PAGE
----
I worried about coming down L'Alpe de Suez. I'd ridden the waves of some ponderous logging trucks from the relative safety of 28's wide shoulder. I did not relish the idea of something like that snorting at my back as I tried to stoop like a dive bomber down the rough asphalt into South Wolfeboro.

When I got to the big drop, only small cars were behind me. I took the lane. They had to settle for my 42 mph.

The screaming descent gives way immediately to a grinding climb that crests about a mile later by the high school and pitches right away into a downgrade on patched and potholed pavement down to the town center. I was lucky. Traffic choked up enough to let me flow at 25-30 with it. The motorists accepted me among them because I could obviously hold my place.

I changed modes to motorized at the shop parking lot in Wolfeboro. I still had time to do some yard work, split wood and throw in some laundry before dark.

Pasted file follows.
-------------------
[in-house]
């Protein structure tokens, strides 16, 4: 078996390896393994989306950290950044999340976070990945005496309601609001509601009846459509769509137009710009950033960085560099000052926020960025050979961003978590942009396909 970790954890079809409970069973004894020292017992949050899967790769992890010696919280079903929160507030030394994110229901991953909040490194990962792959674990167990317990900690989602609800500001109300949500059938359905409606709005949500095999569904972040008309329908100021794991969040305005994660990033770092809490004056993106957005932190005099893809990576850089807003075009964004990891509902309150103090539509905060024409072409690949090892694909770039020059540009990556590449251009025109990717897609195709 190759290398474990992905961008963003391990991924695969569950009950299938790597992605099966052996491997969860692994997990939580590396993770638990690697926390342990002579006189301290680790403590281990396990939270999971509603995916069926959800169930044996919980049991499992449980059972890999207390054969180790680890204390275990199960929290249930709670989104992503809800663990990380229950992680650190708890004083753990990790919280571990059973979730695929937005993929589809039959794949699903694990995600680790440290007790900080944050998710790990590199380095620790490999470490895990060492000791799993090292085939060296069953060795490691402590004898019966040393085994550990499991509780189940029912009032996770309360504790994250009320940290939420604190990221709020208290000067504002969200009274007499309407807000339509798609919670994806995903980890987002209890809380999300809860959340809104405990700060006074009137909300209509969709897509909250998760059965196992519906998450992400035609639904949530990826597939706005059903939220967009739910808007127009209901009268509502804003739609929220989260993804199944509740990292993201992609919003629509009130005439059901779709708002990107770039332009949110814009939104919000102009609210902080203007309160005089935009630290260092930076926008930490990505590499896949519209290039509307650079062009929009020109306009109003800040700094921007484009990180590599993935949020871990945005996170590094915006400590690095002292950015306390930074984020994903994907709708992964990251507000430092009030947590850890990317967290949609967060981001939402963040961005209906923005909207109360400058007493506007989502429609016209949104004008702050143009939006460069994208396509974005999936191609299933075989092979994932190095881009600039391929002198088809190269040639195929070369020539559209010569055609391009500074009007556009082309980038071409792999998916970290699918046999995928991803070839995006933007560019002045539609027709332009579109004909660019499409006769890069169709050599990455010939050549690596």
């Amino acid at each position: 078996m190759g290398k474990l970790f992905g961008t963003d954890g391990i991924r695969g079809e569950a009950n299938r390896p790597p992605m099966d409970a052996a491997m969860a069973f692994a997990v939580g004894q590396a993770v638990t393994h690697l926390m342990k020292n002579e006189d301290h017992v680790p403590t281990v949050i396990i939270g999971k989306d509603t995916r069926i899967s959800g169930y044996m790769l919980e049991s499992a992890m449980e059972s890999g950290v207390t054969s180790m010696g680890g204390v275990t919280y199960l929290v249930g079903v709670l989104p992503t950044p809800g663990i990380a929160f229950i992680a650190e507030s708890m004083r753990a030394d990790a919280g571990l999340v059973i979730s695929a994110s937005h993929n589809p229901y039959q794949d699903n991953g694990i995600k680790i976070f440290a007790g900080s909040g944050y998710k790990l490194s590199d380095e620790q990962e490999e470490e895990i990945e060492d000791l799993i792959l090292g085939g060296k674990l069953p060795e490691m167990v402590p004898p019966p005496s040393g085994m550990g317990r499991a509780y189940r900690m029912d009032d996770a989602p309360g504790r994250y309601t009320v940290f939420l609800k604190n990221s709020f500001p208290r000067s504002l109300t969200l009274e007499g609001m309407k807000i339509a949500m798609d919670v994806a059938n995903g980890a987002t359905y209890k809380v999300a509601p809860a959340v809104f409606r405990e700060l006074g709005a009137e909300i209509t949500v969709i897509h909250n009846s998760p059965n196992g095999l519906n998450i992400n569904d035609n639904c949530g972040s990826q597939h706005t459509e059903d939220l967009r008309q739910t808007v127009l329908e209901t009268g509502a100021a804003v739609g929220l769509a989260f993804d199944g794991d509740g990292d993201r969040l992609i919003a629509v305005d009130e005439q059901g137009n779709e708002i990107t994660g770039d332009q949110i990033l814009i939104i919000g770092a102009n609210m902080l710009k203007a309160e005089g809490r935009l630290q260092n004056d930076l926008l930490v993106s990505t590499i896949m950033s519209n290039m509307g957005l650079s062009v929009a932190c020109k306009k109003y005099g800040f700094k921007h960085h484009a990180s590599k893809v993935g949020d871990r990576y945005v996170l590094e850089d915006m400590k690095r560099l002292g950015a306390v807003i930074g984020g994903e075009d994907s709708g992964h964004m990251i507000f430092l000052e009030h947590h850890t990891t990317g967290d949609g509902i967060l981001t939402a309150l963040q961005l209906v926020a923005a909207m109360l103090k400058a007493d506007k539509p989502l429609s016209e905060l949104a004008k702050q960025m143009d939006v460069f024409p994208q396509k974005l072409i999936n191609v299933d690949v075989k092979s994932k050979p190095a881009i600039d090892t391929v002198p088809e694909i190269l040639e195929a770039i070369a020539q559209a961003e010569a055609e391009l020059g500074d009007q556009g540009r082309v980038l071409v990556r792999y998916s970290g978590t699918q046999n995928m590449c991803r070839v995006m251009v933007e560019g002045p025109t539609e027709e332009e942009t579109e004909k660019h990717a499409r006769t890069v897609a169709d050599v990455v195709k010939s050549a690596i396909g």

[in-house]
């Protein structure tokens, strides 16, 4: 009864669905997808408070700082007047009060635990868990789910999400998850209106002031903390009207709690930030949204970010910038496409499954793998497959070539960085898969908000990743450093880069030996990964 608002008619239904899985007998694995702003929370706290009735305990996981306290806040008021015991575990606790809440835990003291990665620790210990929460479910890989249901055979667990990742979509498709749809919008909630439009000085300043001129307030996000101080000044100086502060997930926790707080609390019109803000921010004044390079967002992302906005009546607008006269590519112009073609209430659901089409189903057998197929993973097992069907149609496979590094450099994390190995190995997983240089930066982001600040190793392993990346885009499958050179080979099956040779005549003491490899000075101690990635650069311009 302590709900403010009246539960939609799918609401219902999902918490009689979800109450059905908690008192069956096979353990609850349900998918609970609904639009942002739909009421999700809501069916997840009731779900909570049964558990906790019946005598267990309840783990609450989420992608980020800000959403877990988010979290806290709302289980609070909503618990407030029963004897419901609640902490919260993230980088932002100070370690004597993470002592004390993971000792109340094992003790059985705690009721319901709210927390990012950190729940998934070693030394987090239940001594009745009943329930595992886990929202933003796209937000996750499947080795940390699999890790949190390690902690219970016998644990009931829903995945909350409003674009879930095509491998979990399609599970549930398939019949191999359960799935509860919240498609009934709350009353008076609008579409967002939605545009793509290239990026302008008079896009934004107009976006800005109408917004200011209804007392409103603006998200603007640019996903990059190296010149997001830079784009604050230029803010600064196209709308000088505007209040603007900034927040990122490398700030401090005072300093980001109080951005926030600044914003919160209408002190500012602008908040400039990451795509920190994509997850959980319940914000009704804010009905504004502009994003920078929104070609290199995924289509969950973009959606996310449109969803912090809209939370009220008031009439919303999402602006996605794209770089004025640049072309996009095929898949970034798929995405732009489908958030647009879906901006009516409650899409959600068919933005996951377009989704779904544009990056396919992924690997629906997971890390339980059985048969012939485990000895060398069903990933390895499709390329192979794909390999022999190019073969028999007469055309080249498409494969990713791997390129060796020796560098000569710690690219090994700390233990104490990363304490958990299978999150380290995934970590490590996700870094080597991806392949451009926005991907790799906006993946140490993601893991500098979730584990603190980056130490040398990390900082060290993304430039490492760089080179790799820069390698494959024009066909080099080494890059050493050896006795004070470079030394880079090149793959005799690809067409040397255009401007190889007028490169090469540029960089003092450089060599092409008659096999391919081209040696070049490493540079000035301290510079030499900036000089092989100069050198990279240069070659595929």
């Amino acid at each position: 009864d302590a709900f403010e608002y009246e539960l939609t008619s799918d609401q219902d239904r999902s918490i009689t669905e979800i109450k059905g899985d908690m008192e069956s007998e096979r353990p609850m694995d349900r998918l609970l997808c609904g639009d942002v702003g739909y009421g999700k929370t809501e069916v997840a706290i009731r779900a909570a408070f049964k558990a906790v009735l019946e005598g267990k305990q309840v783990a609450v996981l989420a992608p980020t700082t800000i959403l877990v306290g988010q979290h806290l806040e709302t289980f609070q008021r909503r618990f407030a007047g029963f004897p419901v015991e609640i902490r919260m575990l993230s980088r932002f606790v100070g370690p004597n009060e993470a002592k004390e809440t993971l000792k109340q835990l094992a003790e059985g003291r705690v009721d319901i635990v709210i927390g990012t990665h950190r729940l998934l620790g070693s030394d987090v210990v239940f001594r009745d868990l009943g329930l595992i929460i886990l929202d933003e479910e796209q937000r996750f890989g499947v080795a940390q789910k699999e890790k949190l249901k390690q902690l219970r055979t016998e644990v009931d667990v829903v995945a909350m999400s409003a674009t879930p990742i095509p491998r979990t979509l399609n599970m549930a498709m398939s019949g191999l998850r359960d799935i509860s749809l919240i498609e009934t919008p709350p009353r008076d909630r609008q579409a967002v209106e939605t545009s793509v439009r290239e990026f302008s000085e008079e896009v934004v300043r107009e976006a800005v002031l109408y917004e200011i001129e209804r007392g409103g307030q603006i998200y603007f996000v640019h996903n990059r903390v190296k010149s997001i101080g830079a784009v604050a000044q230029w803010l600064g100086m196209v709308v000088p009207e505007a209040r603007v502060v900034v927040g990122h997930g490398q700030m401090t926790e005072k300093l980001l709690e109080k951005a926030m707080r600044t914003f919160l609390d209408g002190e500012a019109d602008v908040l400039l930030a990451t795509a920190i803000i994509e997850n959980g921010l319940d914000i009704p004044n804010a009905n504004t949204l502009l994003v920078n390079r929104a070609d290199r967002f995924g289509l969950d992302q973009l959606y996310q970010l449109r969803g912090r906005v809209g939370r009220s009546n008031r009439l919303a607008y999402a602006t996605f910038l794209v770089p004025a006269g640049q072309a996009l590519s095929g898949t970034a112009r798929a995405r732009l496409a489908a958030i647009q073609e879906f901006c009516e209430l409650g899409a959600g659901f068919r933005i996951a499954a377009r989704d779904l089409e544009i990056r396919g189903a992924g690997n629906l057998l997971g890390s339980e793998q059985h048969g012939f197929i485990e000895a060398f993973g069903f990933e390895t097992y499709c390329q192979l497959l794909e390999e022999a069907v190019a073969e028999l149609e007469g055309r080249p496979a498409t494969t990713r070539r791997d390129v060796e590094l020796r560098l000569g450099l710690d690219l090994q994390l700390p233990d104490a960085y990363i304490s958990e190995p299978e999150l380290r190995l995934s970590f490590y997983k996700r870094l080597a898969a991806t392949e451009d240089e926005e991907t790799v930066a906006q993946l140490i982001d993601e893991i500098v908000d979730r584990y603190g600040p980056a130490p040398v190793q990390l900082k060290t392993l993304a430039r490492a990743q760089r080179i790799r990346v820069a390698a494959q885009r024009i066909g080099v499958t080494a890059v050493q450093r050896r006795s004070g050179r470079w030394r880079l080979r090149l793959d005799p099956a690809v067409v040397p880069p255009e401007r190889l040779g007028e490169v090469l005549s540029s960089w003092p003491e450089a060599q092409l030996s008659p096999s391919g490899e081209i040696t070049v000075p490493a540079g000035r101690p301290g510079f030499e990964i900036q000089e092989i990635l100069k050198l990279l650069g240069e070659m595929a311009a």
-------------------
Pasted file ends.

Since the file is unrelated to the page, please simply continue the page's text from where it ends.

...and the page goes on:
Sunday, October 26, 2008

Taking a break on a warm day

Rain lashed the house overnight as a 60 mile-per-hour gale raked the treetops while we slept, vividly dreaming. Morning's gray-filtered light revealed surprisingly small pieces of tree debris for all the rushing noise the wind had made.

The clouds lifted as we ate breakfast. The day warmed rapidly from the mild 40s of the night to something in the neighborhood of 60. After a bit of this and that we headed out for a quick jaunt.

Pine River Road runs close to the river from which it gets its name, but you only see it twice: once at the bridge on Elm Street shortly before you turn onto Pine River Road, and again from a hill overlooking the flood plain back toward the Green Mountain massif.

The Hausberg in autumn gold

To add a couple of miles to the loop we went across Route 16 toward Center Ossipee so we could take Annie Nichols Road over to Dore Street. It's a short diversion, but Annie Nichols Road runs beside Beech River, which is both a pretty and an interesting stream. Beech River starts at the Beech Ponds on a ridge north of Wolfeboro, flows down into Garland Pond in a large wetland complex and continues through the glacial till of the valley floor through Center Ossipee to join the Pine River.

The cellist loops back under the railroad line to see what's holding me up. Conveniently, this puts her in the frame for the shot I wanted. Beech River is on the right.